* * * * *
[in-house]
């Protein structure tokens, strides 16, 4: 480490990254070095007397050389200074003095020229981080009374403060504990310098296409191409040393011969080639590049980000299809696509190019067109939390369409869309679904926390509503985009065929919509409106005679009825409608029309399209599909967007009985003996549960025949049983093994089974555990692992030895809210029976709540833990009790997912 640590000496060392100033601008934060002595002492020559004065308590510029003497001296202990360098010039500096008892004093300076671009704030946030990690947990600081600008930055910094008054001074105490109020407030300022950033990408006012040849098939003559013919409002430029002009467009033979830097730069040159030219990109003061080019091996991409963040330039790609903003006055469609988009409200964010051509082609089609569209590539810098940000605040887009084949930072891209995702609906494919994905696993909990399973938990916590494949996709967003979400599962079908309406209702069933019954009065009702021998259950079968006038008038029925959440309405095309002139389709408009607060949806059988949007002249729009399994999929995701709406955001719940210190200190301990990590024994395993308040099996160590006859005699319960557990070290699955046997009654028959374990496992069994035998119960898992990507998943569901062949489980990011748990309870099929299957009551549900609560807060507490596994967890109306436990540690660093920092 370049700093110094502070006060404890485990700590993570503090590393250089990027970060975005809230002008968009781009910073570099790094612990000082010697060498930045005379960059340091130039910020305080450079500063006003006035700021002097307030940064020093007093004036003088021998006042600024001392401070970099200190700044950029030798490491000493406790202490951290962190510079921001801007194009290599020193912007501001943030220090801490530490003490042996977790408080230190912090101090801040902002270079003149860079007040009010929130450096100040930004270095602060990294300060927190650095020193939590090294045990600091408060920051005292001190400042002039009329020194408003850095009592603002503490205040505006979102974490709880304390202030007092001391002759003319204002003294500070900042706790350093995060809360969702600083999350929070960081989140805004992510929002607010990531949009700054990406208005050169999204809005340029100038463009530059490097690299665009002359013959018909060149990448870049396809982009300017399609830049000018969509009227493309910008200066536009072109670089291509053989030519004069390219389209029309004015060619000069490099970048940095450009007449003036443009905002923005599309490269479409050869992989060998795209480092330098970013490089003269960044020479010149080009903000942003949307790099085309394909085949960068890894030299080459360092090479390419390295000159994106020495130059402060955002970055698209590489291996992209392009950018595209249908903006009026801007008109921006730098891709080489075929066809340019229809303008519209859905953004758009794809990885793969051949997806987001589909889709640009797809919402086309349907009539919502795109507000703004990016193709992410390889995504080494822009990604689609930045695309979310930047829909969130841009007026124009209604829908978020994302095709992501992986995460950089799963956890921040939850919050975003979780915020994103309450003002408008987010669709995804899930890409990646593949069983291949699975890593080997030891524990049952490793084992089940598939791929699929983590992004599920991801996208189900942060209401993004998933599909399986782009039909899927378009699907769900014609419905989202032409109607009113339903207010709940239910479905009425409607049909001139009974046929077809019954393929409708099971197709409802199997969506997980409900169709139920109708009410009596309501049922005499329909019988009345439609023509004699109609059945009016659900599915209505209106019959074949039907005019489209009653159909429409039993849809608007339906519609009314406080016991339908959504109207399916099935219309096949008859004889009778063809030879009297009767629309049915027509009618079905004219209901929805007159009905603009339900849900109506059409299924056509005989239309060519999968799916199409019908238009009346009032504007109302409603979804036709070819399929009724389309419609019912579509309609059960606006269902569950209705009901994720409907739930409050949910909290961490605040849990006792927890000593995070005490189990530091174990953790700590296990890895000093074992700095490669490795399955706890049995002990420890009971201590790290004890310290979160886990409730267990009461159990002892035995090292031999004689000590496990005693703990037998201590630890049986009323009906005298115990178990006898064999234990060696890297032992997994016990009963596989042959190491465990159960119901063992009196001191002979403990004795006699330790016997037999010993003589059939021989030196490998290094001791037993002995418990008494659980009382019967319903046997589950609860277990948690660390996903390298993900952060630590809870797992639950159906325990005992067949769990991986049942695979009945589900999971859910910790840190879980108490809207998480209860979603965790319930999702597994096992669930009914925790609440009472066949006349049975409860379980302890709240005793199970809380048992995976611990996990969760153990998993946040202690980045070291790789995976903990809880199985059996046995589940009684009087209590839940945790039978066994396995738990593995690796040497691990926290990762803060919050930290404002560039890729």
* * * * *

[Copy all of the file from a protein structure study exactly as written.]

[in-house]
């Protein structure tokens, strides 16, 4: 480490990254070095007397050389200074003095020229981080009374403060504990310098296409191409040393011969080639590049980000299809696509190019067109939390369409869309679904926390509503985009065929919509409106005679009825409608029309399209599909967007009985003996549960025949049983093994089974555990692992030895809210029976709540833990009790997912 640590000496060392100033601008934060002595002492020559004065308590510029003497001296202990360098010039500096008892004093300076671009704030946030990690947990600081600008930055910094008054001074105490109020407030300022950033990408006012040849098939003559013919409002430029002009467009033979830097730069040159030219990109003061080019091996991409963040330039790609903003006055469609988009409200964010051509082609089609569209590539810098940000605040887009084949930072891209995702609906494919994905696993909990399973938990916590494949996709967003979400599962079908309406209702069933019954009065009702021998259950079968006038008038029925959440309405095309002139389709408009607060949806059988949007002249729009399994999929995701709406955001719940210190200190301990990590024994395993308040099996160590006859005699319960557990070290699955046997009654028959374990496992069994035998119960898992990507998943569901062949489980990011748990309870099929299957009551549900609560807060507490596994967890109306436990540690660093920092 370049700093110094502070006060404890485990700590993570503090590393250089990027970060975005809230002008968009781009910073570099790094612990000082010697060498930045005379960059340091130039910020305080450079500063006003006035700021002097307030940064020093007093004036003088021998006042600024001392401070970099200190700044950029030798490491000493406790202490951290962190510079921001801007194009290599020193912007501001943030220090801490530490003490042996977790408080230190912090101090801040902002270079003149860079007040009010929130450096100040930004270095602060990294300060927190650095020193939590090294045990600091408060920051005292001190400042002039009329020194408003850095009592603002503490205040505006979102974490709880304390202030007092001391002759003319204002003294500070900042706790350093995060809360969702600083999350929070960081989140805004992510929002607010990531949009700054990406208005050169999204809005340029100038463009530059490097690299665009002359013959018909060149990448870049396809982009300017399609830049000018969509009227493309910008200066536009072109670089291509053989030519004069390219389209029309004015060619000069490099970048940095450009007449003036443009905002923005599309490269479409050869992989060998795209480092330098970013490089003269960044020479010149080009903000942003949307790099085309394909085949960068890894030299080459360092090479390419390295000159994106020495130059402060955002970055698209590489291996992209392009950018595209249908903006009026801007008109921006730098891709080489075929066809340019229809303008519209859905953004758009794809990885793969051949997806987001589909889709640009797809919402086309349907009539919502795109507000703004990016193709992410390889995504080494822009990604689609930045695309979310930047829909969130841009007026124009209604829908978020994302095709992501992986995460950089799963956890921040939850919050975003979780915020994103309450003002408008987010669709995804899930890409990646593949069983291949699975890593080997030891524990049952490793084992089940598939791929699929983590992004599920991801996208189900942060209401993004998933599909399986782009039909899927378009699907769900014609419905989202032409109607009113339903207010709940239910479905009425409607049909001139009974046929077809019954393929409708099971197709409802199997969506997980409900169709139920109708009410009596309501049922005499329909019988009345439609023509004699109609059945009016659900599915209505209106019959074949039907005019489209009653159909429409039993849809608007339906519609009314406080016991339908959504109207399916099935219309096949008859004889009778063809030879009297009767629309049915027509009618079905004219209901929805007159009905603009339900849900109506059409299924056509005989239309060519999968799916199409019908238009009346009032504007109302409603979804036709070819399929009724389309419609019912579509309609059960606006269902569950209705009901994720409907739930409050949910909290961490605040849990006792927890000593995070005490189990530091174990953790700590296990890895000093074992700095490669490795399955706890049995002990420890009971201590790290004890310290979160886990409730267990009461159990002892035995090292031999004689000590496990005693703990037998201590630890049986009323009906005298115990178990006898064999234990060696890297032992997994016990009963596989042959190491465990159960119901063992009196001191002979403990004795006699330790016997037999010993003589059939021989030196490998290094001791037993002995418990008494659980009382019967319903046997589950609860277990948690660390996903390298993900952060630590809870797992639950159906325990005992067949769990991986049942695979009945589900999971859910910790840190879980108490809207998480209860979603965790319930999702597994096992669930009914925790609440009472066949006349049975409860379980302890709240005793199970809380048992995976611990996990969760153990998993946040202690980045070291790789995976903990809880199985059996046995589940009684009087209590839940945790039978066994396995738990593995690796040497691990926290990762803060919050930290404002560039890729």